Oh, the places they’ll go…and what you missed
Theatre is a discipline that involves the body, mind, and spirit in a complex tension of talent and training. In Oklahoma City, we are privileged to have many schools that prepare young people for a future in the entertainment industry, and the end of the school year sees many, many productions, stagings, and showcase performances that show off those future entertainers. They are often “one night only” opportunities, and these are a few of the gems you have missed this year.
Graduating senior Brett Holleman directed a brilliantly funny and very successful staged reading of Ian Doescher’s “The Empire Striketh Back”—yes, it’s the Star Wars movie re-imagined as Shakespeare—at Oklahoma City University. The production was brisk, original, and fun; the cast was overpopulated with talented and well-prepared young actors. Holleman, having selected a good cast, gave them the freedom to solve problems presented by a combination of a hi-tech concept movie rewritten as Shakespeare and presented in a bare-bones format in a rehearsal hall; their solutions to demonstrating an X-wing fighter and showing us Luke’s face on Darth Vader’s head were outstanding examples of good theatre sense.
The University of Oklahoma Helmerich School of Drama presented the Tennessee Williams play “Summer and Smoke” as its season finale. Nicely staged in the Weitzenhoffer Theatre, one of the black box venues at OU, the cast of young actors carried the rather heavy and adult themes very well. The staging made excellent use of the space, elevating the stone angel in the park, referenced throughout, above the action so that she is ever present and not in the way. Faced with the difficult task of portraying 30-50 year old characters, the cast rose beautifully to the challenge. Williams often offers a temptation to melodrama to which OU’s student actors did not succumb.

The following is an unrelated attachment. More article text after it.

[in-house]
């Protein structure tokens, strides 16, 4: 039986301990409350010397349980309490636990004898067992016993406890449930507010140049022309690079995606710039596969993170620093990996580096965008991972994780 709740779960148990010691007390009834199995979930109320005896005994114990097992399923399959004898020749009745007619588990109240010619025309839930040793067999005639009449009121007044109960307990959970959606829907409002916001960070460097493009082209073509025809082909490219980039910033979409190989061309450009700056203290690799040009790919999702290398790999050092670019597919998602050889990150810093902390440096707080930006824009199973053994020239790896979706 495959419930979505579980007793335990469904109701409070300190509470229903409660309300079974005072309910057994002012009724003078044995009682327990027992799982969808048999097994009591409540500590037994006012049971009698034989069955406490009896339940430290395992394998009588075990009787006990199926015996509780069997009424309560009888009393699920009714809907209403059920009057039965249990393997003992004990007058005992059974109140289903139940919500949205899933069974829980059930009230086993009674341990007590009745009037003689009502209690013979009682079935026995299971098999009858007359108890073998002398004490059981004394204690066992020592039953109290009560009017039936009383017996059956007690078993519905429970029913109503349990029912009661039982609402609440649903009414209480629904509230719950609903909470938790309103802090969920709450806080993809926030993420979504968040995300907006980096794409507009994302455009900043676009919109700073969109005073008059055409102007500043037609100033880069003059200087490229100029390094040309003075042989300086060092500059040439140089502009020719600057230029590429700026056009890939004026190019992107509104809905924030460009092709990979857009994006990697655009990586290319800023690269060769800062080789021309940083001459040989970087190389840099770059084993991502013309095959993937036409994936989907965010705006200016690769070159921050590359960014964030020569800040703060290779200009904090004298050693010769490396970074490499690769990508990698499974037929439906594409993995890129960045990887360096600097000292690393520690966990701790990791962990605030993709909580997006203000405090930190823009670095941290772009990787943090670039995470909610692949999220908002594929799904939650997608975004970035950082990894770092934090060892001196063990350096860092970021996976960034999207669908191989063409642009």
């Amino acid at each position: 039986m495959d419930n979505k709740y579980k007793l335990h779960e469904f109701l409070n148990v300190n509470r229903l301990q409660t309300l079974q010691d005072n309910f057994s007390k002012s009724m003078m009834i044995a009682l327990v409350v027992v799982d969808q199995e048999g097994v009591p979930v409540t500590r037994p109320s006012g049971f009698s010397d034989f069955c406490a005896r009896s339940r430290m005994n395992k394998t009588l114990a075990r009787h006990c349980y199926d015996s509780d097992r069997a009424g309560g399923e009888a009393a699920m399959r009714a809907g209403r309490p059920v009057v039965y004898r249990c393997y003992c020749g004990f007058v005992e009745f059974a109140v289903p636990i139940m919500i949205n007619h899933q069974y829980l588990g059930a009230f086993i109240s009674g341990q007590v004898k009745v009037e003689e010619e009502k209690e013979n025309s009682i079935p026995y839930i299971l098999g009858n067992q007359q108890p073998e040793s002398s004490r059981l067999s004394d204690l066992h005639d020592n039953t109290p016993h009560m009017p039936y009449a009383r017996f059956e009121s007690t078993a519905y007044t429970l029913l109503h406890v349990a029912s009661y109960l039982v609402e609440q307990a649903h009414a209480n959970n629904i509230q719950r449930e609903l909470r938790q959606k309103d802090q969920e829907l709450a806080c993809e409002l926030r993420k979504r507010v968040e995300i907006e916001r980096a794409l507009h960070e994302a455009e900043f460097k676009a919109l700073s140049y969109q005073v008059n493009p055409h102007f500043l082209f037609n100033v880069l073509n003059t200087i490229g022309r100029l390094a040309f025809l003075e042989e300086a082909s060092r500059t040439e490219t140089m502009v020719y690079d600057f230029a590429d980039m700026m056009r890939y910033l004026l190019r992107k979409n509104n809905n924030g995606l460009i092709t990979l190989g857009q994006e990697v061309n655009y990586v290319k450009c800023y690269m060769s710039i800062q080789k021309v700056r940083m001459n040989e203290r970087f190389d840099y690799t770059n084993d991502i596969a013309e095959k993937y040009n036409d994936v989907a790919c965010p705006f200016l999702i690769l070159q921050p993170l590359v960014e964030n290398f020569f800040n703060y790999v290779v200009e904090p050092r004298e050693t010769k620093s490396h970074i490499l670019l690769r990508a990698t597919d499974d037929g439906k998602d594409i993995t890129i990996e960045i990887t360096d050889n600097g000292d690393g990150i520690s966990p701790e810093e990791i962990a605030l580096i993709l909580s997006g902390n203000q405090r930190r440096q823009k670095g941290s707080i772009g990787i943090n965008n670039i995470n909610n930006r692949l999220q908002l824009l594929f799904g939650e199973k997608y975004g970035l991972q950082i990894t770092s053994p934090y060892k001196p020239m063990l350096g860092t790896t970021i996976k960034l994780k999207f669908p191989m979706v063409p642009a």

Showcase performances are organized to give graduating seniors some connection to the professional world—literally to show their talents to agents and other scouts so these young performers can get work. The University of Central Oklahoma’s Musical Theatre Student Showcase was held at the Jazz Lab in Edmond, and it was attended by several professional talent scouts and agents. The students gave a nicely balanced performance of songs and production numbers; each student performed at least one solo piece, and several worked in duets and trios. There were also several ‘all cast’ production numbers that were staged and performed with vocal and physical precision. These performers can work in a range of circumstances and cover a range of material; they deserved the notice of the agents.
Oklahoma City Community College presented Anton Chekhov’s “The Cherry Orchard” in a beautifully intimate and thoughtful performance. Staged and costumed in an indefinite ‘present,’ the simple set, careful use of space, and fine performances by the student cast gave us an evening of the grimly funny Russian humor that only Chekhov can write. Community colleges often open the auditions to the community; this can result in a cast with a wide range of ages and professional experience. Rather than creating unevenness, it was evident that the performers at OCCC had worked themselves in to a cohesive ensemble, and they presented a fine show.